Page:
Book Review: “Almond” by Won-Pyung Sohn

Book Review: Almond by Won-Pyung Sohn

Fiona Wilson, Contributor

Imagine you’ve never felt heartbreak: the pain of losing a loved one, the hurt of betrayal from a loyal friend. You don’t get angry and lash out, consciously at least. You don’t succumb to emotions. You don’t cry. Then, imagine you’ve never felt love: all that is unsaid, in a tight hug or a kind gesture. It’s hard to imagine living without feeling, yet in Almond, that is the protagonist, Yunjae’s, reality. The young Korean boy was born with a rare brain condition, alexithymia, that makes it difficult to feel emotions. This is said to be due to a lack of growth of the amygdala in the brain, which Yunjae’s mother refers to as his “almonds.” His mother and grandmother raised him, committed to attaining an “ordinary” life for Yunjae, despite his out-of-the-ordinary circumstances. Their love for the boy is evident as they try to train Yunjae to recognize emotions as well as body language, phrases, or actions that hold deeper, sentimental feelings. However, their efforts are shockingly, and devastatingly extinguished when tragedy strikes, leaving Yunjae to his own devices without the women who were his guides and protectors. Soon after, Yunjae meets several people who help and harm him through this struggle, most importantly Gon, a troubled and explosive boy, who, likewise, experienced a turbulent and unique childhood. Gon, tormented by pain, loss, and abandonment, longs to be like Yunjae, apathetic and reserved. Meanwhile, Yunjae seeks to understand what he has missed out on all his life, especially through his friendship with Gon, an intensely emotional boy.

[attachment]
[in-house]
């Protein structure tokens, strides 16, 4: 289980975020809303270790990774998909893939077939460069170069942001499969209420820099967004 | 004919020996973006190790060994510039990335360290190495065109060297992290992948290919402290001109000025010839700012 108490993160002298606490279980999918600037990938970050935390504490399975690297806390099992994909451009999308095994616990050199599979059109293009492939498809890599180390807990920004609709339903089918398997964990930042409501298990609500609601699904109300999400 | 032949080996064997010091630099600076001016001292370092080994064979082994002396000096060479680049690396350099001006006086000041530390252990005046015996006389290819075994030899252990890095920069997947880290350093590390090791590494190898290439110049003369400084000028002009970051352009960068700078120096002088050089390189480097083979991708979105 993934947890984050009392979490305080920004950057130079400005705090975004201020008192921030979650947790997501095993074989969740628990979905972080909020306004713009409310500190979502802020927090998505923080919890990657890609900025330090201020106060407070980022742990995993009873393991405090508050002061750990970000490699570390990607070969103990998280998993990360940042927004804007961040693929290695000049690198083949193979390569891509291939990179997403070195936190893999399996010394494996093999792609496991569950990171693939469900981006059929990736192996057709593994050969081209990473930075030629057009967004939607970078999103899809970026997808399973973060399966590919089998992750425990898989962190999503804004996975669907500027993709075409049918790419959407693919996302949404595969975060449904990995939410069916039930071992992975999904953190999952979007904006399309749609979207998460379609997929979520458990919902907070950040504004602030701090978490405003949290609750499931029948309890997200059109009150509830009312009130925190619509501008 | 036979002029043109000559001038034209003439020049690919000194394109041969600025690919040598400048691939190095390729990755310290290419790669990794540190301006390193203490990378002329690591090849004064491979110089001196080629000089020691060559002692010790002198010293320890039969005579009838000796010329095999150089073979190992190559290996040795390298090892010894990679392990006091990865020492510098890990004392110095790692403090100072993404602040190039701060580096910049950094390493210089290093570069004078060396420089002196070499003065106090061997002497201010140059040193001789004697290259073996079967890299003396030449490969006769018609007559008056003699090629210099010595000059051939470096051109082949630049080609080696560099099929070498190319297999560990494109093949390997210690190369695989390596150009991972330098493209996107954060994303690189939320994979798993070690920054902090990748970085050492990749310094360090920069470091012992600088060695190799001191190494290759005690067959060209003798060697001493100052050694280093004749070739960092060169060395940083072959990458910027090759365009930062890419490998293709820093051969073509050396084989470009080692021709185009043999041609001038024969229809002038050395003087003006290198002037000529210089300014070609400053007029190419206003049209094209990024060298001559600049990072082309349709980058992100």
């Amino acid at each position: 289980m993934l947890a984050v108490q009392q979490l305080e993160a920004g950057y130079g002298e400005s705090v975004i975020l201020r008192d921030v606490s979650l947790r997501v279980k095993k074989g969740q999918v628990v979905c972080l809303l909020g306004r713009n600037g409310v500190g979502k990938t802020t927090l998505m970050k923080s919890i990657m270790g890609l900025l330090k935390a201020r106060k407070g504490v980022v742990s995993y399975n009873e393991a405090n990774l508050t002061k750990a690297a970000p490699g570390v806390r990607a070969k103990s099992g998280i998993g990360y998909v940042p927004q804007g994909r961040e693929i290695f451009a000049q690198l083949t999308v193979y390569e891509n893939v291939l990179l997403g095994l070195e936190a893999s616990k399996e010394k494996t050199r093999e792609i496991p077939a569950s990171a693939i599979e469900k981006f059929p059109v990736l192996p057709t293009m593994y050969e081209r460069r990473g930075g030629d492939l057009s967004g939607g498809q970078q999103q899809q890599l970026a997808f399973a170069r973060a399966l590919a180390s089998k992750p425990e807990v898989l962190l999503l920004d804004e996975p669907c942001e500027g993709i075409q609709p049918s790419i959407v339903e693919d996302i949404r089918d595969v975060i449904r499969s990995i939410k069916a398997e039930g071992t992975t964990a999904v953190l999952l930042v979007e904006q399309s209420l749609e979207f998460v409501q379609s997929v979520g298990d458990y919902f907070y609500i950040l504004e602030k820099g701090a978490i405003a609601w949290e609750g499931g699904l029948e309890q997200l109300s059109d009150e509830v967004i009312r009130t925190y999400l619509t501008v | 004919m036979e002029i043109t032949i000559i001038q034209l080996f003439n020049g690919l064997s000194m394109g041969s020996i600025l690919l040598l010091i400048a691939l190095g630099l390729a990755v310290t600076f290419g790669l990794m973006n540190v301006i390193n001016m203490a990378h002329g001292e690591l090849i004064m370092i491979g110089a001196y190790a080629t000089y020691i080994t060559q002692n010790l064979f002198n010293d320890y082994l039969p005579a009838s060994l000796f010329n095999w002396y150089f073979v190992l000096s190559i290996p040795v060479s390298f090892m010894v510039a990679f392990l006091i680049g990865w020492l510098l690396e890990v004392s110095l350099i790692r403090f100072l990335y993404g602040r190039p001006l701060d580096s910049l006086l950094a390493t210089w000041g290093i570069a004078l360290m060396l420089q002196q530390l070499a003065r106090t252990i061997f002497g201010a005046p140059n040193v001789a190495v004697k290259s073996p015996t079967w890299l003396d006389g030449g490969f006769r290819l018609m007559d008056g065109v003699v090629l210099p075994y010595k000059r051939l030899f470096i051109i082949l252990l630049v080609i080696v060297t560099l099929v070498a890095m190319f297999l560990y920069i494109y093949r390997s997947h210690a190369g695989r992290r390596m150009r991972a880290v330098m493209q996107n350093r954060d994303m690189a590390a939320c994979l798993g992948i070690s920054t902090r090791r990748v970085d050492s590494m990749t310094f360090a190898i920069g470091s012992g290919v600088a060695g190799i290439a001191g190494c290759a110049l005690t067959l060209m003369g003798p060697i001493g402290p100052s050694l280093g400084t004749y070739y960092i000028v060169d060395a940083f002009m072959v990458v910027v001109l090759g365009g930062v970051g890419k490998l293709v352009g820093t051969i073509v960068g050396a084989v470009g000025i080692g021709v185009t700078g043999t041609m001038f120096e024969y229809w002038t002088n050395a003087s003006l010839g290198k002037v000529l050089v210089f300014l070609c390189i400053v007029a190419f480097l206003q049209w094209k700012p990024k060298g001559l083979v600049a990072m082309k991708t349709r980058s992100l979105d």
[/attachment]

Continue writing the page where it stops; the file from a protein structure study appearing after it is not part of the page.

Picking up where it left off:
Sohn beautifully illustrates Yunjae’s youth. Despite the detached narration, the reader can’t help but feel all of the emotions Yunjae is unable to through her moving descriptions and storytelling. The beginning of the book, though filled with violence and difficult themes, maintains a calm, comforting mood as Yunjae observes situations, posing convoluted life questions, but hardly ever acting in response. Though towards the end, a few plot elements were introduced that could have been exchanged for more development on Yunjae’s relationships, Almond was an overall lovely read. Despite the novel being a translation from the Korean original, Sohn’s tenderness, humor, and potency are preserved, making the book worthy of an extensive audience and considerable praise.